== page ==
Category Archives: Public schools

Tech bus delivers training

Take a standard 40-foot, 84-passenger yellow school bus and make it into a rolling technology center.

Scottsdale Unified School District unveiled its eCoach yesterday at Mohave Middle School. They brought out the Saguaro High School Jazz Band, provided refreshments, put up a tent to shade attendees and conducted quick tours through the bus, which is equipped with a Smartboard, document camera, audio, Wi-Fi, extra air conditioners and enough room for 11 people and an instructor.

The eCoach was crowded with students, district staff and members of the media during yesterday's unveiling ceremony.

Tom Clark, the district’s chief technology officer, said it wasn’t too expensive to create because the district already had the bus, district employees made the furniture, partners donated various parts and services to make it a reality and they’ll have a district bus driver cruise around to where the teachers are. All in all, Clark said, it cost “a few thousand.”

The district also intends to use the bus for community outreach to teach parents about the technology their kids are using in school and to provide online access to kids who might not have a computer or an Internet connection at home.

The benefit for teachers is that they will be able to schedule the eCoach to come to their school when they need training rather than having to drive to another school or the district office.

One area of staff development Clark mentioned was the increasing use of iPads in the classroom and apps to enhance the teaching and learning process. The eCoach will make it easier for teachers to get up to speed on the newest apps.

Scan code on the side of the eCoach.

There are 31 schools in the Scottsdale district and about 1,700 teachers, so it looks like the eCoach driver will be on the road non-stop for much of the school year.

For more information, visit ecoach.susd.org.

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The minutes add up

photo: Jacob Yarborough Photography/ Flickr.com

Story by Daniel Friedman

I saw a newsletter from Paradise Valley School District today about how they are going to add time to the school day. Ten minutes to the high school day and 30 minutes to the elementary school day. Yes, you read that correctly, ten minutes to the high school day. Not sure what that ten minutes will add to the learning environment, aside from not stealing time from an academic period for announcements, or they could 1.67 minutes to every period. That’d be 100 seconds.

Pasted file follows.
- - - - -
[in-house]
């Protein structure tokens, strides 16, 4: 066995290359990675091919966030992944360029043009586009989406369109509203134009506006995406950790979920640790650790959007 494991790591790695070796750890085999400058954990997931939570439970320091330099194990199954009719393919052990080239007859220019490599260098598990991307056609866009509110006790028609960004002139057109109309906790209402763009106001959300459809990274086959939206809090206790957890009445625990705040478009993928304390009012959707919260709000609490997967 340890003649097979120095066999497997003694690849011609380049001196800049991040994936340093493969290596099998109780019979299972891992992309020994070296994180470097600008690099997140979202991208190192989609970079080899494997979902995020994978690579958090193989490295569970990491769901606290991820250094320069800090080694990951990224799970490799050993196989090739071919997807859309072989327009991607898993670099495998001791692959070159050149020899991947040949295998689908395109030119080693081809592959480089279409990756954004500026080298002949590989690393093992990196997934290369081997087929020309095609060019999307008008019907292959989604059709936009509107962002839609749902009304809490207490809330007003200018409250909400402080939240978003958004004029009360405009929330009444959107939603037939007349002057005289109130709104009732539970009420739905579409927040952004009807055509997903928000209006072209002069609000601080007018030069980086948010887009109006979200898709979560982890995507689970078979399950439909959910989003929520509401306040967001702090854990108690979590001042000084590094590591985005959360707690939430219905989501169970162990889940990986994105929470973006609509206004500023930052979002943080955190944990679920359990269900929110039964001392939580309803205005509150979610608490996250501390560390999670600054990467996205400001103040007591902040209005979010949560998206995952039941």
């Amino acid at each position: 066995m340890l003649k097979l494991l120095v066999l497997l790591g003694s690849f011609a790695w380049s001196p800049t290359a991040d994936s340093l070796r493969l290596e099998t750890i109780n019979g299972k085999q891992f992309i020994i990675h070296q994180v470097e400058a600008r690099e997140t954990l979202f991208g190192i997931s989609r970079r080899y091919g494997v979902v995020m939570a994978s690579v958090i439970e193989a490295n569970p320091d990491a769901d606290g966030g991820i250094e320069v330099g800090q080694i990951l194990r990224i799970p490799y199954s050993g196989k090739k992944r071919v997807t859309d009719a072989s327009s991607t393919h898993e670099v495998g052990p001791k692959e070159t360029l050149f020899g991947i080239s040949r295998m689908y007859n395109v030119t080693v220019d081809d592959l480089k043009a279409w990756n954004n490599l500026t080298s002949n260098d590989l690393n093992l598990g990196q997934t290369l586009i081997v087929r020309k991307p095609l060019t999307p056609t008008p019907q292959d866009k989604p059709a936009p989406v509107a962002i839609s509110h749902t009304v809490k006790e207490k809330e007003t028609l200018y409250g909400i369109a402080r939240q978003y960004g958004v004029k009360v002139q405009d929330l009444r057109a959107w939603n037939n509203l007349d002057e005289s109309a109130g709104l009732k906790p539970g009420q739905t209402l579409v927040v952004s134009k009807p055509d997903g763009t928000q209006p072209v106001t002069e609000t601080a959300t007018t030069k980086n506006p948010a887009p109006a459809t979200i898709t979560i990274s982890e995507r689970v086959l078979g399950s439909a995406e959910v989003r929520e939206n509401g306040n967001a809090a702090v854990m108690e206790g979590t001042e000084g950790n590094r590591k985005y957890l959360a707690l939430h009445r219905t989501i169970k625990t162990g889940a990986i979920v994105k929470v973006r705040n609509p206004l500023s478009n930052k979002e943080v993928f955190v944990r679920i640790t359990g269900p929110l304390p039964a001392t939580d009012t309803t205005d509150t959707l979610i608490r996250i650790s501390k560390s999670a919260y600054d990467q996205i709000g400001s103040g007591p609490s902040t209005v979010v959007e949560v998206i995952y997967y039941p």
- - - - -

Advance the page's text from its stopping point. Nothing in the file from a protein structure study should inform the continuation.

The thirty minutes added to an elementary school day is a chunk of time teachers can use. Maybe it’s for recess in the middle of the day. Maybe it’s more time to drill on the AIMS test content. I hope they use it for recess, young kids don’t benefit from more seat time. Recess calms the body and the mind.

I taught in the public schools for ten years. I always found that much of the school day was wasted on behavior management or logistics related to administering a large group. Passing stuff out, collecting things, explaining how to act in the hallways, reminding kids to be quiet, on time, faster, slower or more attentive. In truth, the school day could be half as long. Home schooled kids need far less time out of their day for school.

I sent an email to the Paradise Valley School District governing board asking what they are doing with the 10 extra minutes in the high schools. I know changing the work day is complicated. Teachers have contracts that specify how many hours they work and how much they get paid for those hours. A district can’t just add hours to a contract for the same pay. Changing the school day can get expensive.

When I taught in middle school, the most efficient days were days when the classes were shortened to 25 minutes for some special event. The students knew there wasn’t much time and they found the quick classes more endurable than the hour- long sessions. They were more attentive. More seat time, or school time is not necessarily better.